The epic Nintendo series The Legend of Zelda has finally received its latest addition in the form of The Legend of Zelda: The Skyward Sword. Many people, including myself, have eagerly awaited this game with anticipation tinged with excitement and a dash of pure unadulterated nerdgasm thrown in for good measure. Was the wait worth it? Yes. Was it worth the entire wait? Sadly, I’m not entirely sure I can say “yes” without giving everyone the shifty eyes or questioning myself and my answer. Zelda as always delivers a fantastic experience, but with some of the new additions to this title I found myself not fully engrossed like I was in previous titles.
This new Zelda game starts up much like previously installments – you’re given a quick rundown of the myths surrounding the current Zelda game. In the case of Skyward Sword, darkness spread across the land bringing war and destruction to any that stood in its path. The goddess of the land brought all of the people to her and then sent them to the skyward above the clouds, protecting them from the evil. Many years have passed since then, and the history of the world has long fallen to myth. No one knows what lies beneath the clouds, but something has stirred that will pull 2 people from the floating village of Skyloft into roles they were destined for (hmm, wonder who?).
This Zelda game is much like the others where it drops Link (that’s the guy in the green outfit that you play by the way) into the middle of it all. Being the best of his class at school (it’s a school for Skyloft Knights), and his long friendship and connection to Zelda, Link is charged with exploring below the clouds to save Zelda once it becomes apparent he is destined to take and use the Master Sword. Zelda is of course not easily found, and Link must travel all over both the sky and earth seeking her.
Gameplay in this title is very much the same compared to many previous titles in the Zelda series. There is a new travel element using giant birds that every citizen of Skyloft receives; these birds are creatures they bond to and are incredibly important to the people living in the clouds. Using Link’s unique red bird to fly around the sky is very similar to Wind Waker, where players used the boat to traverse the seas. Using the bird (and the wiimote), players will travel all over the sky finding treasure and other quests to accomplish. The real chunk of the game however, happens on the ground far below.
It is on the ground that Link will travel to the various dungeons, meet the indigenous peoples, and battle against the evil creatures that have taken over. Of course over time Link will gather different weapons, items, and tools that he must use in order to defeat the evils that threaten Hylia. There are also some new additions that make for an interesting change in how you can tackle this Legend. There are a number of sidequests that Link can take on (though only 1 major side quest at a time), and they can range anywhere from retrieving an item below the clouds to running errands for people. It’s a nice way to stop worrying about the main quest and focus on helping others which rewards you in multiple ways.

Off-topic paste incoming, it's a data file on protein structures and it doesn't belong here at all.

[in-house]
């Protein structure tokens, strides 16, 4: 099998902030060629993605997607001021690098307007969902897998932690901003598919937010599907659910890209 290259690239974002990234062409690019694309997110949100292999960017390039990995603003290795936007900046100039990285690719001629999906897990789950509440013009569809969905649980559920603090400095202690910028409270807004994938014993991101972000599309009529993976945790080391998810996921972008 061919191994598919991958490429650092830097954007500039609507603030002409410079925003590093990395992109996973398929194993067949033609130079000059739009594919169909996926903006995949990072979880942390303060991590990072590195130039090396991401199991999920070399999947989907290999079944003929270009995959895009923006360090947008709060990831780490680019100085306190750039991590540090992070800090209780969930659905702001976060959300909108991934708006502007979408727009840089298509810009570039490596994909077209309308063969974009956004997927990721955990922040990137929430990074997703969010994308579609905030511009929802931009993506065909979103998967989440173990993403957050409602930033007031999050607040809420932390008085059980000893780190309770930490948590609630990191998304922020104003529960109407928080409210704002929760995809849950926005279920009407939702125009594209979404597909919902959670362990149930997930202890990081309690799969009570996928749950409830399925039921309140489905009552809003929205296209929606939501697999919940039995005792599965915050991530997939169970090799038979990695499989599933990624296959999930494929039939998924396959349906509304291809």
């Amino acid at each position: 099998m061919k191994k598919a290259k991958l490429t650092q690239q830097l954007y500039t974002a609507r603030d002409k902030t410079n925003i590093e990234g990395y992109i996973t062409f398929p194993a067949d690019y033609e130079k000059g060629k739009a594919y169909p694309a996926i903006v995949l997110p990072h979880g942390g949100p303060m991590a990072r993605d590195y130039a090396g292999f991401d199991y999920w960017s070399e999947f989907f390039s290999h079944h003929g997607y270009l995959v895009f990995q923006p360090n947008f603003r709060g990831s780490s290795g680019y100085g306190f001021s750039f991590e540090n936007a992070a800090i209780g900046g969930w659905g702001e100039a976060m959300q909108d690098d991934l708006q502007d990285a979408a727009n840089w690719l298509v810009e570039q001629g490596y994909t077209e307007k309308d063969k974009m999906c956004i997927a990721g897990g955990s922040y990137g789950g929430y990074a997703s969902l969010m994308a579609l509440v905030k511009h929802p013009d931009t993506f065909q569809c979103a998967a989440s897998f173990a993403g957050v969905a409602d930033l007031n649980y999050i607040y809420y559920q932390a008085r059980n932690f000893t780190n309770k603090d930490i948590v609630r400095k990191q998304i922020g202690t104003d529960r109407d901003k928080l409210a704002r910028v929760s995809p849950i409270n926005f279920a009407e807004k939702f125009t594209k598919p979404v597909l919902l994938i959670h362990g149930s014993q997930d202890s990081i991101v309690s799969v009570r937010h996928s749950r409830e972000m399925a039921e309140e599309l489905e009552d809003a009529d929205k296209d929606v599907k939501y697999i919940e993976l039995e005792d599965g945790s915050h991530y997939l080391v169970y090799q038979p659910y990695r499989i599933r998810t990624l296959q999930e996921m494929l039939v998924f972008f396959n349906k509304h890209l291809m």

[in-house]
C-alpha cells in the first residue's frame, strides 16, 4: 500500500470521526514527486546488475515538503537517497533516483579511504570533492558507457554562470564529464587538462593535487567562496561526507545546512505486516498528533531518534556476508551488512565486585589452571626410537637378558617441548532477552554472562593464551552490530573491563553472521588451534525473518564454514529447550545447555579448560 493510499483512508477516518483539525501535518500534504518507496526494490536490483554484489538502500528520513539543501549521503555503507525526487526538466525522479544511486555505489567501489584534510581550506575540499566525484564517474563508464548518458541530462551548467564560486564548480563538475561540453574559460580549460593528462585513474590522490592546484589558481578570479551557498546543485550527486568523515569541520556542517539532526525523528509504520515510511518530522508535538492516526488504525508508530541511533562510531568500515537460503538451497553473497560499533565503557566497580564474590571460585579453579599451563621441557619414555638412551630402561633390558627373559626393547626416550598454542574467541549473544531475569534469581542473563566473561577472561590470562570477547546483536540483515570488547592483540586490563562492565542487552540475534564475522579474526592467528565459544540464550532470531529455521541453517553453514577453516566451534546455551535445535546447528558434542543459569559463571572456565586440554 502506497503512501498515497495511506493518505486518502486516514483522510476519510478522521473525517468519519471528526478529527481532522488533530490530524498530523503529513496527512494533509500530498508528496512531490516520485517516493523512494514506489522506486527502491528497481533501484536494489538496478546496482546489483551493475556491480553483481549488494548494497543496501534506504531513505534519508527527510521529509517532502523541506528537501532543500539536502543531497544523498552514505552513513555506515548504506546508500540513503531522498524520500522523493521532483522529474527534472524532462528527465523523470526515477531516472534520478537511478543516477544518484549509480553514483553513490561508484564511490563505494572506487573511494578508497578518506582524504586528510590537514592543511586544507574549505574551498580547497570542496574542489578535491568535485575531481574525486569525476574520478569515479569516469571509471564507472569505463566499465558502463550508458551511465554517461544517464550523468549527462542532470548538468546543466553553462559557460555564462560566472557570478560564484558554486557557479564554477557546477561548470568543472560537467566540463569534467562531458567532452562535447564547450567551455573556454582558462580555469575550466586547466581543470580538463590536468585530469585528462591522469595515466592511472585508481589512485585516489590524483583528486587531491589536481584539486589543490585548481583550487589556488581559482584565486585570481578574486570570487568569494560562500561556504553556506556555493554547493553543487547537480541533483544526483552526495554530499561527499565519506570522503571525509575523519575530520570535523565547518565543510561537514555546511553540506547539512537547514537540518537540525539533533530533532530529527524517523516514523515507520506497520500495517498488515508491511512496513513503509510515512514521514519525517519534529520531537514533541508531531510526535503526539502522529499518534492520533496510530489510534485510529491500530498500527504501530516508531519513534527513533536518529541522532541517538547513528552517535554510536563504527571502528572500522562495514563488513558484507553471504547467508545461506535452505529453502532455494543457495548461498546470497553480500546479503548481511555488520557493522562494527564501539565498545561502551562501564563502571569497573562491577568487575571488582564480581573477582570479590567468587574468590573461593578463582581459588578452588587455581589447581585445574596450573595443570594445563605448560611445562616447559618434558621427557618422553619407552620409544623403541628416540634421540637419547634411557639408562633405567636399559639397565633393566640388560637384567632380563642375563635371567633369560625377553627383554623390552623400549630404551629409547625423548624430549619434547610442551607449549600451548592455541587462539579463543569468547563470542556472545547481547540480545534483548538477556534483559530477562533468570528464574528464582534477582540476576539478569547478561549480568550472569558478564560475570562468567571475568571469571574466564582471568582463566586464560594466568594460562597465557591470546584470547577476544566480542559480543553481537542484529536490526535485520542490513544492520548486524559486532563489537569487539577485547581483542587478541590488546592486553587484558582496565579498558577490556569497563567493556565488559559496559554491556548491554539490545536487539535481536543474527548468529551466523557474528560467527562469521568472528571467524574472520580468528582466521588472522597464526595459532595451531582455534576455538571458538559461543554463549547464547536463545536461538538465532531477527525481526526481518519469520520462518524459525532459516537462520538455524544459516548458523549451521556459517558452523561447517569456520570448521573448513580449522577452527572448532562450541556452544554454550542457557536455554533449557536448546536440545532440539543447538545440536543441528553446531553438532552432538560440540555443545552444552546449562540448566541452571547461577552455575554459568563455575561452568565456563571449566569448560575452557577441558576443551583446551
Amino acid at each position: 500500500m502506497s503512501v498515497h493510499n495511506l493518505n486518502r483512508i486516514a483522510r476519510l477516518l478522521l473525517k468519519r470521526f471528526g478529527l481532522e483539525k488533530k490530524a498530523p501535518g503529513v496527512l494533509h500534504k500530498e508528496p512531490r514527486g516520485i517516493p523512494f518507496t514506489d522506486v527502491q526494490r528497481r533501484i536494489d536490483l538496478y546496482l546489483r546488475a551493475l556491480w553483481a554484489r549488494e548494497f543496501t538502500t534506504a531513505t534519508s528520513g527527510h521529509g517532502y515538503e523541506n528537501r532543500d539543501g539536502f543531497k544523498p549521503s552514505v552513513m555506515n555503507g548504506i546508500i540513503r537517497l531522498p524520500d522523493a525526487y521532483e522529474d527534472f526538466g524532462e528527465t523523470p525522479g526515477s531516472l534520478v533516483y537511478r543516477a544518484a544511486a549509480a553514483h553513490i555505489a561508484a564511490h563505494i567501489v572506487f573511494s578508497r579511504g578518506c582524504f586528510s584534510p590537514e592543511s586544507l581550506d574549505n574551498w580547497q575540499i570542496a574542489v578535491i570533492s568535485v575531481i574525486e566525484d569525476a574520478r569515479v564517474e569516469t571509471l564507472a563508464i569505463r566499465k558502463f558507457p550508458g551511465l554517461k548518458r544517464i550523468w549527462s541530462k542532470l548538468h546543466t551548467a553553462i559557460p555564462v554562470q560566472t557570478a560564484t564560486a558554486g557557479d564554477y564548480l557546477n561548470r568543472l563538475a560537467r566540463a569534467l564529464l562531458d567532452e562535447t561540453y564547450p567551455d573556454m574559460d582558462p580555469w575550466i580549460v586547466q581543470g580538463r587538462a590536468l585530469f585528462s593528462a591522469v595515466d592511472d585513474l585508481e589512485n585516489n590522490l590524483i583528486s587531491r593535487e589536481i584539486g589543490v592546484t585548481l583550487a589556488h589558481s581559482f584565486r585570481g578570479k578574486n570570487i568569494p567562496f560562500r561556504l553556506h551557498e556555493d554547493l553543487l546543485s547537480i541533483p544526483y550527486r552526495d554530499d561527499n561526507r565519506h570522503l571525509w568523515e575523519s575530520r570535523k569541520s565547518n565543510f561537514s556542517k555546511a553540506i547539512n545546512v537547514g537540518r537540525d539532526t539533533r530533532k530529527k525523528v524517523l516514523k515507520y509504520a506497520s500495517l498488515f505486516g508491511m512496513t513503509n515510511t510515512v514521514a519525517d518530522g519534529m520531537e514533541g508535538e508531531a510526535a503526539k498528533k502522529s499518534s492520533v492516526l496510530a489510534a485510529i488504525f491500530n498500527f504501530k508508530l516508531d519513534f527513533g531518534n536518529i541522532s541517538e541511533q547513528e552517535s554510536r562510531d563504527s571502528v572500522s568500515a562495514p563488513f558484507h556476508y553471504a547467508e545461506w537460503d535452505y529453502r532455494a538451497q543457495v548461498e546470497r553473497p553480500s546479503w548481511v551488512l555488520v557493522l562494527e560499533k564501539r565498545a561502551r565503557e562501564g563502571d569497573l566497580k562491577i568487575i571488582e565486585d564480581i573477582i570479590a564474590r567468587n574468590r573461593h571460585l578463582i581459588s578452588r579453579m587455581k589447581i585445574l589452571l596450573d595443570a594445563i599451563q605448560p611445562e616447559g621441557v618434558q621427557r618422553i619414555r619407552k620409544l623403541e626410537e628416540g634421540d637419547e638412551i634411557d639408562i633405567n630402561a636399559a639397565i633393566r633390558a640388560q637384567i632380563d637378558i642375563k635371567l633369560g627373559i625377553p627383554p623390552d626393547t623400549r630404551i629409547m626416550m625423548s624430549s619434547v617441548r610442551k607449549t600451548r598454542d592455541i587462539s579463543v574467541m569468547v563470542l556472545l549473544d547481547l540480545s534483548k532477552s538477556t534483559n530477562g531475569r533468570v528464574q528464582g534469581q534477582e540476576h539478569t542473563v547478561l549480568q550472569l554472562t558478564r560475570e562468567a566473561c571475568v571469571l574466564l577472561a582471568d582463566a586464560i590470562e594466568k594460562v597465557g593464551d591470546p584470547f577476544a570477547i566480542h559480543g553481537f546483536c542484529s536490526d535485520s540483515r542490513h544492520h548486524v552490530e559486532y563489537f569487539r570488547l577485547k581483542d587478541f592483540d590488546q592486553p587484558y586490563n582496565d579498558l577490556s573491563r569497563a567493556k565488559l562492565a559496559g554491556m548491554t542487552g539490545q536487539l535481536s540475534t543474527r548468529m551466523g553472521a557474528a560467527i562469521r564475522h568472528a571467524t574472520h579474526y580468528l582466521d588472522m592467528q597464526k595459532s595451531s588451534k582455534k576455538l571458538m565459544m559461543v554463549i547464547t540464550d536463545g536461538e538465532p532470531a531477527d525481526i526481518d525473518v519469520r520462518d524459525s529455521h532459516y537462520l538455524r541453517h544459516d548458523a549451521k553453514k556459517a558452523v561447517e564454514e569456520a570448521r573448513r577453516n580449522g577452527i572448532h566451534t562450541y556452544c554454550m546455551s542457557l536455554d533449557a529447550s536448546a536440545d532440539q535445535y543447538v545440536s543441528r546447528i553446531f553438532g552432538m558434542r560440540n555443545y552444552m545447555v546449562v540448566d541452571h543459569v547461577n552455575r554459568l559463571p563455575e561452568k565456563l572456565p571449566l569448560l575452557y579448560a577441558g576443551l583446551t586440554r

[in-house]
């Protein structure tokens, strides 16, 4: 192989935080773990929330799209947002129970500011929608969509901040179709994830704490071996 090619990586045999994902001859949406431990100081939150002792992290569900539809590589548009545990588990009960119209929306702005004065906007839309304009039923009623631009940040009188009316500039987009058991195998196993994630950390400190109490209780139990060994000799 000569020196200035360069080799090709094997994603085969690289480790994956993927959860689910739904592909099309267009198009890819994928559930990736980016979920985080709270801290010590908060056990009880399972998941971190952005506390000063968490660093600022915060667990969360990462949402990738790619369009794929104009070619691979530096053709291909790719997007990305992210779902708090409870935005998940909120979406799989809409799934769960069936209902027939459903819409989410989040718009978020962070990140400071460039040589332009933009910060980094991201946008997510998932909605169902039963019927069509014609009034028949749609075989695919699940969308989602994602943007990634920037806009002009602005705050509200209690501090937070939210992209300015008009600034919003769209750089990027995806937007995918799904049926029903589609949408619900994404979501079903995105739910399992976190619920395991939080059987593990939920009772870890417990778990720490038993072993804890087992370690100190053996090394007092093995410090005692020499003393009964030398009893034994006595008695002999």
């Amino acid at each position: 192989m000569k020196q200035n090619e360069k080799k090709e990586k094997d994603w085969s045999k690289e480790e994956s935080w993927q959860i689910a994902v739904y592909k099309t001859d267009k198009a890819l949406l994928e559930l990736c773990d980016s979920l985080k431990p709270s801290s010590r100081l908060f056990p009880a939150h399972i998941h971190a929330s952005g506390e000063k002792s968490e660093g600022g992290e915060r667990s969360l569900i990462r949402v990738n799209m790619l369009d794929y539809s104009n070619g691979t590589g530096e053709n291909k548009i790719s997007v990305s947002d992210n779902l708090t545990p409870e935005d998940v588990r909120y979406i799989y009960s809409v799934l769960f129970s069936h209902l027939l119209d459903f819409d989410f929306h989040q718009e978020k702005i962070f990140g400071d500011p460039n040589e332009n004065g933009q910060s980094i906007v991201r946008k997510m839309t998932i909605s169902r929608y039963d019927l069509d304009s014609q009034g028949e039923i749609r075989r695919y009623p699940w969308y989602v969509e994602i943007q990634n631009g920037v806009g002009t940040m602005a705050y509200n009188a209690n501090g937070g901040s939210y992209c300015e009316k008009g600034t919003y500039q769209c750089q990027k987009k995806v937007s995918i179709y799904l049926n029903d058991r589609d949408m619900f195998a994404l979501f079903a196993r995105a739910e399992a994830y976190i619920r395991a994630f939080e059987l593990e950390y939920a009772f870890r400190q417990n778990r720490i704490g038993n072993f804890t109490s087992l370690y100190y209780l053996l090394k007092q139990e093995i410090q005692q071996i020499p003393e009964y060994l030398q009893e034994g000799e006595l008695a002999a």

Many Wii owners spent a chunk of time with Twilight Princess, the previous installment of the Zelda series. This game performs and controls very similar however Skyward Sword utilizes the Wii MotionPlus, which is a complete downside. MotionPlus in a Zelda title is NOT a bonus, not a great thing, and certainly not a good thing. If there is one fault I can pick for the game, it is this. I found myself constantly recalibrating the controller in the midst of whatever activity required it, from the flying of the bird to the use of items that Link acquires during his adventure. It was an annoyance that I felt was unneeded and unwarranted.
Graphically this Zelda game is beautiful. It’s not the cel-shaded brightness of Wind Waker or the darker and grimmer look of Twilight Princess, but it’s almost a combination of the two. There are some very bright and fantastic looking settings, but the game is more than capable of producing a few environments that are aesthetically just creepy. In all seriousness though, I love the look of this game. It’s perfect for people setting out on an adventure, and even if the Wii is not as graphically capable of other consoles on the market, it’s still beautiful. In the other half of the graphics/sound combo, the sound and music for this game is amazing as always. It may not be Ocarina of Time with some of the memorable melodies, but it still has some extraordinary music to listen to. Combine that with the great sound effects (hearing the Master Sword clang is still fun) and it’s a perfect combo of sounds and graphics.
I highly recommend people give Skyward Sword a well deserved chance. It’s a fantastic addition to the Zelda series, and seeing as it might be one of the last ones, get into it soon. The Zelda series isn’t necessarily for everyone (I’ve heard a few go “Zelda is so boooooring” which is ridiculous), but it’s still a great game that almost everyone can enjoy without issues. It’s got saving the damsel in distress, the huge adventure, and the swordplay action that is easy to get behind and loveNote: The Legend of Zelda: Skyward Sword was reviewed on Wii. A physical copy of the game was purchased by SelectButton.